As always, these articles are written with warm regard and a sense of humor. As successful as Mr. Kilmer is/has been, I’m sure he can handle a gentle ribbing. (He gets far worse at other sites.)

      Thanks for dropping in. Even if it was for name calling and ranting.


    • Correction: Val is a Real Genius.


    • BTW is that you 50 Cent?


    • Wow. Some one is really upset. If you are a friend of Val Kilmer why didn’t you leave your name? Why sign Anon? Isn’t that short for Anonymous? Worried?


    • Yeah you *happend* to know val kilmer … 😛


  61. Val Kilmer is not your Huckleberry.

    A top-selling songwriter who’s touchy about weight, huh? I’m thinking Meatloaf…or Mariah Carey.


    • I’m sorry. I’m a little confused or maybe I am just out of the loop. I have heard a couple of times that Val Kilmer is a songwriter? I didn’t know that. What has he written and what has become of the songs?


  62. Val was great in “Top Secret” and “Real Genius”, and also loved his “Elvis” cameo in “True Romance”, I always thought he should have stuck to those types of comedic roles. I hope he can get healthy again and is able to make some sort of late-career comeback.


    • I agree. I think he is too good an actor to just disappear into oblivion. Hope he does make a come-back. By the way, I understand that there is going to be a Top Gun sequel. Will he be in that one?


      • I think Tom Cruise has a restraining order. 😉


        • He does? What a rip-off. It would be interesting to see that one if he did appear. Fireworks all over the place. How funny.


        • I’m kidding about the restrianing order. But they have a long-standing fued after a shoving match on the set of Top Gun. Odds are that Kilmer will be excluded from any and all Tom Cruise projects forever.


        • Damn. Like I said, that would be a good one. Oh well. I really do hope that Val would make a come-back, but I think odds are against it. Too Bad.


        • Never say never. But Kilmer’s chances of a mainstream comeback are only slightly better than Sean Young’s.


        • If Val Kilmer is the King of What the Hell Happened, Sean Young is the queen.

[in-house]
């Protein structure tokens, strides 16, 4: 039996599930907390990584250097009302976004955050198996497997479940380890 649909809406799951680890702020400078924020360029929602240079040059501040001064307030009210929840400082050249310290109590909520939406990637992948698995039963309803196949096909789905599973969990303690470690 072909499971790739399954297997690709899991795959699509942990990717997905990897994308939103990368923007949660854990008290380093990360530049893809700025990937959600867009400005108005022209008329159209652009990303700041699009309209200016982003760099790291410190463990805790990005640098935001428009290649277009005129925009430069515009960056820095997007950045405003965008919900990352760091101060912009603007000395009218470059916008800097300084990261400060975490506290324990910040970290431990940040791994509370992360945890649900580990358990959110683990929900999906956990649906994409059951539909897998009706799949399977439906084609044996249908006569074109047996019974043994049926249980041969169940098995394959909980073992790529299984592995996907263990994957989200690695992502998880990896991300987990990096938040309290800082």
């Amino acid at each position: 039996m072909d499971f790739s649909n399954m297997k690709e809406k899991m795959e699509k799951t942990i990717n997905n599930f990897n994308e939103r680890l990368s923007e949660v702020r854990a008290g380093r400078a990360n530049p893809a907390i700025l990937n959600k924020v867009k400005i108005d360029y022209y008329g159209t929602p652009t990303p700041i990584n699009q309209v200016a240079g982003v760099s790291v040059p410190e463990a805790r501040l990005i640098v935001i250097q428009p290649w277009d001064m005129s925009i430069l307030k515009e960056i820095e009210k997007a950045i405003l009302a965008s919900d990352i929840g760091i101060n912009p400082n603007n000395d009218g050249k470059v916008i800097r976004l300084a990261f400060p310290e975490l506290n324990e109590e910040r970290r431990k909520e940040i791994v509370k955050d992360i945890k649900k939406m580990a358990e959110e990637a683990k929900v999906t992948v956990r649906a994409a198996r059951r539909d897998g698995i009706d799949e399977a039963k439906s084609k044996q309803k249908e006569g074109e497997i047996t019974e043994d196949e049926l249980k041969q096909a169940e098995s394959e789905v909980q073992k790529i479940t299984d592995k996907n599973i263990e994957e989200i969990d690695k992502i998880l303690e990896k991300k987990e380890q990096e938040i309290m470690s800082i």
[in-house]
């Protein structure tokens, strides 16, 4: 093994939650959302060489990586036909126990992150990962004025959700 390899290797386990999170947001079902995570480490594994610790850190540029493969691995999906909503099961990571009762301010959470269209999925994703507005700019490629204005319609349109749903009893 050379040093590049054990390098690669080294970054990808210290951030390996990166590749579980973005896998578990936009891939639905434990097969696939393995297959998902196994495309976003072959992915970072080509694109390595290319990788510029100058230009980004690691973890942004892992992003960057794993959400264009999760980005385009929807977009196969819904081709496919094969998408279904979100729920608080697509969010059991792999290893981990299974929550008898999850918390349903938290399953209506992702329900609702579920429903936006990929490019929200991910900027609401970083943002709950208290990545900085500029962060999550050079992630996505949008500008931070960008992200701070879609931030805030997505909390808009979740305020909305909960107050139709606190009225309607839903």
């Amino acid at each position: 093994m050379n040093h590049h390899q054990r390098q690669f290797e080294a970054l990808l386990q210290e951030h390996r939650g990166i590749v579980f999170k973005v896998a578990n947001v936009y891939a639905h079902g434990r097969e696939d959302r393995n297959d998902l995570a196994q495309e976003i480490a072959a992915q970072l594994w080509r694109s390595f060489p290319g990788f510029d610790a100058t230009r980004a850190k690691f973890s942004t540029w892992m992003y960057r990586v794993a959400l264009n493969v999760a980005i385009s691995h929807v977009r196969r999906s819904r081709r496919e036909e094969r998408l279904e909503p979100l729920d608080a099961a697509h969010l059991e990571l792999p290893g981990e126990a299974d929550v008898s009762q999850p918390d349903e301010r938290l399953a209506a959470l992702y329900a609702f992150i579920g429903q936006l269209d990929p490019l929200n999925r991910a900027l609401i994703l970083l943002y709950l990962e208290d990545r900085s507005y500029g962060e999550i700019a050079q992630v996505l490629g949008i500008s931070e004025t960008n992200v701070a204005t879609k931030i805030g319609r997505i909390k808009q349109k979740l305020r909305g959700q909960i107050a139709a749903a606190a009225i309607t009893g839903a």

Read all about her here. She even made a guest appearance in the comments section.


        • Sean Young? Is she the one who starred with Bill Murray and Harold Ramis in Stripes as one of the MPS? If that is her then that is the last thing I have seen her in. Wow, what did happen to her? And for that matter PJ Soles? Rmember her?


        • That’s her. Wow, you ditched on Young early. She went on to have a pretty successful career for a while in the 80s. But then she had some very public embrassaments and substance abuse problems that basically got her blackballed. Not to toot my own horn, but I’d definitely recommend reading the whole WTHH article on Young. Hers is one of the most interesting.

          Sure, I saw PJ Soles on a documentary about Halloween. Believe it or not, she’s still out there working. Just not in mainstream movies.


        • Sounds very interesting. I definitely will read about Sean Young. You dont have a WTHH to PJ Soles do you? I’d be interested to know whats going on with her.


        • At present, I don’t. But I did check her Wikipedia entry. It looks like she has kept working largely based on her scream queen status from Halloween.


        • O.K. Anyway, so what is Val up to now? Anything? Anything worth mentioning or for that matter worth watching?


        • He does a lot of direct-to-video movies. Some aren’t half bad. Most are just plain awful. He also did a one-man show as Mark Twain. He’s got himself in a bit of a financial pickle with back child support. So he’ll basically do any job that pays the bills.


  63. Hi Lebeau!

    I stumbled onto your site when I happened to do a search for WTHH to Michael Keaton. I’ve been perusing other articles on your blog ever since. I must say that I enjoy your writing, so thank you for taking the time to do this!

    Slight nitpick on this article because I am a New Orleanian (and annoying): “Eventually, they just went ahead and made him Bacchus at Mardis Gras for Fat Tuesday in 2009.” That should actually read that they made him King of Bacchus- Bacchus being the name of that particular Krewe/parade. 😉

    Since I see you take suggestions, might I request Cuba Gooding Jr.?

    Thanks again!


    • Hey,

      I’m glad you have been enjoying the articles. Thanks for reading! And thanks for the tip. I will update the article immediately.

      I keep forgetting I haven’t already done Cuba Gooding. He’s a perfect fit for this series, no doubt.

      I’ve been slacking on the WTHH articles for the last month or so. But they will be coming back to the forefront as soon as I finish my WDW trip report and start winding down my weekly recaps of The Walking Dead and American Horror Story. I expect to get to Gooding early next year.


  64. I enjoyed reading all the posts. I would hope that Val would have a resurrection of his career and that 13 could be his lucky number, as in 2013. I can’t help but feel that Sean Young’s career started and end with her role in Blade Runner. Certainly she was no Ingrid Bergman. However she did a good job as a conflicted heroine. Bergman’s Role in Notorious was stronger. I do believe that there is a future for Ms Young. After all Jamie Lee Curtis did find her way back, short stent with NCIS.